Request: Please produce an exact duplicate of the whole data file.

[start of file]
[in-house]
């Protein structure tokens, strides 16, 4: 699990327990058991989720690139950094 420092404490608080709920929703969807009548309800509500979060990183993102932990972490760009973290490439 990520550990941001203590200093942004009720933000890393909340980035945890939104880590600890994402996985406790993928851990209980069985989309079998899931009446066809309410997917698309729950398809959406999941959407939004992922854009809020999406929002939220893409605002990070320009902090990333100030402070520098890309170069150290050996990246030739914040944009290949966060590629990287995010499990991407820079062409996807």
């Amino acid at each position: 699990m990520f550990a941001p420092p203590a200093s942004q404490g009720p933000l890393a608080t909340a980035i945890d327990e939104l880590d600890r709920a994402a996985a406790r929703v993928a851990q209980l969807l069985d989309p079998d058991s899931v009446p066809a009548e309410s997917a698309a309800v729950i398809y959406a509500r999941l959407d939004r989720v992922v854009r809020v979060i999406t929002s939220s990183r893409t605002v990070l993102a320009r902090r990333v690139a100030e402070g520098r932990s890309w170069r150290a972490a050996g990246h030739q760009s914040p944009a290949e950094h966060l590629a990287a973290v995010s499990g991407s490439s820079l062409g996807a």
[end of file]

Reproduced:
[in-house]
């Protein structure tokens, strides 16, 4: 699990327990058991989720690139950094 420092404490608080709920929703969807009548309800509500979060990183993102932990972490760009973290490439 990520550990941001203590200093942004009720933000890393909340980035945890939104880590600890994402996985406790993928851990209980069985989309079998899931009446066809309410997917698309729950398809959406999941959407939004992922854009809020999406929002939220893409605002990070320009902090990333100030402070520098890309170069150290050996990246030739914040944009290949966060590629990287995010499990991407820079062409996807």
């Amino acid at each position: 699990m990520f550990a941001p420092p203590a200093s942004q404490g009720p933000l890393a608080t909340a980035i945890d327990e939104l880590d600890r709920a994402a996985a406790r929703v993928a851990q209980l969807l069985d989309p079998d058991s899931v009446p066809a009548e309410s997917a698309a309800v729950i398809y959406a509500r999941l959407d939004r989720v992922v854009r809020v979060i999406t929002s939220s990183r893409t605002v990070l993102a320009r902090r990333v690139a100030e402070g520098r932990s890309w170069r150290a972490a050996g990246h030739q760009s914040p944009a290949e950094h966060l590629a990287a973290v995010s499990g991407s490439s820079l062409g996807a």